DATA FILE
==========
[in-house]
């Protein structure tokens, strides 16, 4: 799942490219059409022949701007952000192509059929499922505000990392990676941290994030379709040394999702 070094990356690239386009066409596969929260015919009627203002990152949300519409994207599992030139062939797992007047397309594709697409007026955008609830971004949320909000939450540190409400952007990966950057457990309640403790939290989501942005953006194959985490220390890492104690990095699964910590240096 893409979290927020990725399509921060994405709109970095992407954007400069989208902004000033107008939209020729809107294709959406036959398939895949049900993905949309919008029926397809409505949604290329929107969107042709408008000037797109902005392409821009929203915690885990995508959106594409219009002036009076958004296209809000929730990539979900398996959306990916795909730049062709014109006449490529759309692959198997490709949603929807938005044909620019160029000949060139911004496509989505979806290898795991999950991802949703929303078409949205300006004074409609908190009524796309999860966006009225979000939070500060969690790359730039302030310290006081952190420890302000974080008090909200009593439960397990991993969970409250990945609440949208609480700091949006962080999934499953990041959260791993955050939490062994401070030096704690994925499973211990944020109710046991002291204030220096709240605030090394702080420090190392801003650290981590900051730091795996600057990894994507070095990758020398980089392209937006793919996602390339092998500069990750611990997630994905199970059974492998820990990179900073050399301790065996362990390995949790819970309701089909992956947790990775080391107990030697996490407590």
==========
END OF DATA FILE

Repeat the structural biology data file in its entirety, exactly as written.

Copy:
[in-house]
């Protein structure tokens, strides 16, 4: 799942490219059409022949701007952000192509059929499922505000990392990676941290994030379709040394999702 070094990356690239386009066409596969929260015919009627203002990152949300519409994207599992030139062939797992007047397309594709697409007026955008609830971004949320909000939450540190409400952007990966950057457990309640403790939290989501942005953006194959985490220390890492104690990095699964910590240096 893409979290927020990725399509921060994405709109970095992407954007400069989208902004000033107008939209020729809107294709959406036959398939895949049900993905949309919008029926397809409505949604290329929107969107042709408008000037797109902005392409821009929203915690885990995508959106594409219009002036009076958004296209809000929730990539979900398996959306990916795909730049062709014109006449490529759309692959198997490709949603929807938005044909620019160029000949060139911004496509989505979806290898795991999950991802949703929303078409949205300006004074409609908190009524796309999860966006009225979000939070500060969690790359730039302030310290006081952190420890302000974080008090909200009593439960397990991993969970409250990945609440949208609480700091949006962080999934499953990041959260791993955050939490062994401070030096704690994925499973211990944020109710046991002291204030220096709240605030090394702080420090190392801003650290981590900051730091795996600057990894994507070095990758020398980089392209937006793919996602390339092998500069990750611990997630994905199970059974492998820990990179900073050399301790065996362990390995949790819970309701089909992956947790990775080391107990030697996490407590």